For all those reasons, Searching never feels confined by the laptop and SmartPhone screen in the same way as Unfriended. If anything, this feels more expansive and peripatetic than films that simply unfold in “real” space and time, making you realise the extent to which lived space now only becomes lived space by virtue of being mediated through a computer or a phone. While it may be a thriller, much of Searching captures the lived-in, domestic homeliness of social media, as well as the extent to which social media has broken down all distinction between diegetic and non-diegetic space, between what happens on a screen and what happens around it. In many of the best scenes, David’s laptop creates the atmosphere of his domestic life as much as drawing from or accompanying it, whether in the form of a relaxing classical motif that turns out to be one of his favourite YouTube links, or an eerie expanse of night that turns out to be the backdrop to his all-night screensaver.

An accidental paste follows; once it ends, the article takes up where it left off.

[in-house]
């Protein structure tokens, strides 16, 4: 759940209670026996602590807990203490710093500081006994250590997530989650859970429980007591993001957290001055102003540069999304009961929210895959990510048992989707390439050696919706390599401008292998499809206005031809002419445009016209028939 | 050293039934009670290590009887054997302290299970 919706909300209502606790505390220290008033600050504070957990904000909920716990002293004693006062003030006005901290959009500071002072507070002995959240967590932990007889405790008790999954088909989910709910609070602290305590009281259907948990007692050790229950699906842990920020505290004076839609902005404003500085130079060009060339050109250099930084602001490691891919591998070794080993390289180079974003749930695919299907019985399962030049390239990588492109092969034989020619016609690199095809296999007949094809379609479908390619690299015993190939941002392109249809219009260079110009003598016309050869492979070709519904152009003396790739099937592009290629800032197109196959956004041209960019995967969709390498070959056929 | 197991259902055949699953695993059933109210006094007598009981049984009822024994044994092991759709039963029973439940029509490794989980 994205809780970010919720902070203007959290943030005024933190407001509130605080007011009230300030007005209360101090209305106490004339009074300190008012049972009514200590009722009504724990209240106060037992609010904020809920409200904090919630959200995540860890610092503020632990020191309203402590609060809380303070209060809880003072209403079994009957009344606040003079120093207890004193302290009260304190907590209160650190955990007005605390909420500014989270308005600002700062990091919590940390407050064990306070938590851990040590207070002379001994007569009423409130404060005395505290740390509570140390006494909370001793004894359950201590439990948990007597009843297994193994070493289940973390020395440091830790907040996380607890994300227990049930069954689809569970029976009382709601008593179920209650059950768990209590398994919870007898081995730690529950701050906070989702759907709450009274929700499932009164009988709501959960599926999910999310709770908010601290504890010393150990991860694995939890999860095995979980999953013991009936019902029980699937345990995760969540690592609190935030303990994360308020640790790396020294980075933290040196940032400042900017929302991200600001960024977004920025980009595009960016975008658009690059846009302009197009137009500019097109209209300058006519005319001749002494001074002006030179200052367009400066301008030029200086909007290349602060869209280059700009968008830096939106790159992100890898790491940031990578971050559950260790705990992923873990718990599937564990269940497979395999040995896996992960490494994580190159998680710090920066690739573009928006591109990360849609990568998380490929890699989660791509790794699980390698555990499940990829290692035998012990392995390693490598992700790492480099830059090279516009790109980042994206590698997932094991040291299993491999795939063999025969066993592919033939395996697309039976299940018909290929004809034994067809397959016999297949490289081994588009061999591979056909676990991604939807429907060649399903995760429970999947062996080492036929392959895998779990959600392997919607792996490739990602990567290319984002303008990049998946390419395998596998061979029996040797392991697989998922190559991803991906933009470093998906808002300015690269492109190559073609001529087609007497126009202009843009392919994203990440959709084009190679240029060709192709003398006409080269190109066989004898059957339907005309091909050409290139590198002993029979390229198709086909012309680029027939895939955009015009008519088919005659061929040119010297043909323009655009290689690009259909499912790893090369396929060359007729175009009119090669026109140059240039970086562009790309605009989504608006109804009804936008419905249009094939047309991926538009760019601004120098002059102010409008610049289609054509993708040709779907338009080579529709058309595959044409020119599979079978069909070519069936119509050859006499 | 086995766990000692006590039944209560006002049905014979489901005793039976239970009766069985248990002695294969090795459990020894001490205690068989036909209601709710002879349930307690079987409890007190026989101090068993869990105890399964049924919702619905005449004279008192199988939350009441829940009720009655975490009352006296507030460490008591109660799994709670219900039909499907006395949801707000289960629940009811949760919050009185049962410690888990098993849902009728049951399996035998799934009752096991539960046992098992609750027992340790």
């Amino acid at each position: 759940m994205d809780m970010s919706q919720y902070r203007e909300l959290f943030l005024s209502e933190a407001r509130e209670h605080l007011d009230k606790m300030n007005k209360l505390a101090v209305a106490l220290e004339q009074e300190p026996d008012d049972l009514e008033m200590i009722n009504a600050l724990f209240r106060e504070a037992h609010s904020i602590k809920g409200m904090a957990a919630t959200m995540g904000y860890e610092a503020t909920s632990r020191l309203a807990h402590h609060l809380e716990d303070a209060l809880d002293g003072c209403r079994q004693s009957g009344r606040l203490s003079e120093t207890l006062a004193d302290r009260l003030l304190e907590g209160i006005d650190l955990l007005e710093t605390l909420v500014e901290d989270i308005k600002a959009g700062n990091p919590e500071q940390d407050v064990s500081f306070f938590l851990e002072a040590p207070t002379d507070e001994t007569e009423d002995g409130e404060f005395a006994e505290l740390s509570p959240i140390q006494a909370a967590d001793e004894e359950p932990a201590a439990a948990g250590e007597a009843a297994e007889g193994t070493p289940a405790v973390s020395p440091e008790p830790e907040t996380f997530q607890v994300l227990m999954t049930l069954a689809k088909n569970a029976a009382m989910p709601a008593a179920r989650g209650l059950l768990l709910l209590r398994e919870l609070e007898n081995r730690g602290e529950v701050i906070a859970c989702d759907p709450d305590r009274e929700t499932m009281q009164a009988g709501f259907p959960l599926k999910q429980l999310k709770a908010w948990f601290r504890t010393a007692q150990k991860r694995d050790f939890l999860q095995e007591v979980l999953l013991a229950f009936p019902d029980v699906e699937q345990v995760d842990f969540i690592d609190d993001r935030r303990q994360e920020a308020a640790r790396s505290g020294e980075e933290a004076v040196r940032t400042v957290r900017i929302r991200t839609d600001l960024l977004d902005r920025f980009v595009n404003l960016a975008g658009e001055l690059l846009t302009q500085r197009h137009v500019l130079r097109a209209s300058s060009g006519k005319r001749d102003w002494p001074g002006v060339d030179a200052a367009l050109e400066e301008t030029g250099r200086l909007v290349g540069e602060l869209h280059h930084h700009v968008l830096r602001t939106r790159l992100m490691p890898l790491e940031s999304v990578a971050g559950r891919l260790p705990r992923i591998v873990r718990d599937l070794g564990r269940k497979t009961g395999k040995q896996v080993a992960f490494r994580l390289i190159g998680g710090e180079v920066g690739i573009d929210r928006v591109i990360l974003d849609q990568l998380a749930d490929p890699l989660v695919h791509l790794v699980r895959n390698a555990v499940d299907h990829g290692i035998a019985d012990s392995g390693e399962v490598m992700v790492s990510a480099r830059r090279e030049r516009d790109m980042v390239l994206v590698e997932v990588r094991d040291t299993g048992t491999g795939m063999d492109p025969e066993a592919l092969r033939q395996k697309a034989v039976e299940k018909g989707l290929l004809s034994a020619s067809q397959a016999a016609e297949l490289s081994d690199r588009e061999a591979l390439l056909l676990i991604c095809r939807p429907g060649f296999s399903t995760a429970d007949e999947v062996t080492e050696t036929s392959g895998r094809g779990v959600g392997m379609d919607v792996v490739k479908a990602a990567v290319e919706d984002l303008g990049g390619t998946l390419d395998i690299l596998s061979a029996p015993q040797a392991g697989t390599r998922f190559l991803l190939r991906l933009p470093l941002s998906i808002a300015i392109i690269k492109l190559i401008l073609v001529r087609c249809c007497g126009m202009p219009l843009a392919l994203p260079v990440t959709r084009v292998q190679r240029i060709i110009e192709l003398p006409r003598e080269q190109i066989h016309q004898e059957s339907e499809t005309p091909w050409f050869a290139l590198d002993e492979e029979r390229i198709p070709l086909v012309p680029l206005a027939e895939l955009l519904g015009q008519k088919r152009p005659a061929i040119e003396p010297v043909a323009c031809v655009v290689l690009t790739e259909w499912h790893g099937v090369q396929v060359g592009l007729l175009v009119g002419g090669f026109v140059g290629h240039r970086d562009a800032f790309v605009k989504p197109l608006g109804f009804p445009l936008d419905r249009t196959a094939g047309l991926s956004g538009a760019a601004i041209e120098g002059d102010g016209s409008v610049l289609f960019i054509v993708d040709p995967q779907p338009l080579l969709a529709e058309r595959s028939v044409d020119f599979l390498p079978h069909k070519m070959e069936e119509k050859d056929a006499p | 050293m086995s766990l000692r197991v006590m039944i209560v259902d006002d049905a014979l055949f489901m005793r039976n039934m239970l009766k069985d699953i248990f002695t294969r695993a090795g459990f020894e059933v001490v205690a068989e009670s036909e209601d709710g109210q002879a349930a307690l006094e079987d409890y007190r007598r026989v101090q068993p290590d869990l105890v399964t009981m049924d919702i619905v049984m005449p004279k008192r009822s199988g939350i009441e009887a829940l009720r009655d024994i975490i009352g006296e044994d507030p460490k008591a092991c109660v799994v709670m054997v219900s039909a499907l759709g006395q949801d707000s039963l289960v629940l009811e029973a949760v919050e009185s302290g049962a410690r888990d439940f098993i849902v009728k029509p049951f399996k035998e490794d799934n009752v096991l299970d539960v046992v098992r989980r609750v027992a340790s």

Of course, that homeliness of social media also means that the unhomeliness, and uncanniness, of social media is even more pronounced here, at key moments, than in Unfriended. No doubt, as some critics have pointed out, there are some conventional elements to Searching, which might be fairly underwhelming as a thriller if it were filmed away from these screens and interfaces. Yet that just captures the extent to which conventional, run-of-the-mill realism now needs to be mediated in this way to feel “real” in the first place, suffusing the film with an intensified normality that is quite uncanny on its own terms, and produces some remarkably scary and unsettling images. Most of these revolve around stock photography and stock images – intensified normality par excellence – which weave their way into the narrative as David’s quest takes him both further afield and closer to home. As with Unfriended, his estrangement from his own screen is a key part of this process, whether in the hesitation of the cursor and editing of messages, or in his recourse to his deceased wife’s account and email address in order to glean whether she might have left anything behind that can give him an insight into Margot’s current location.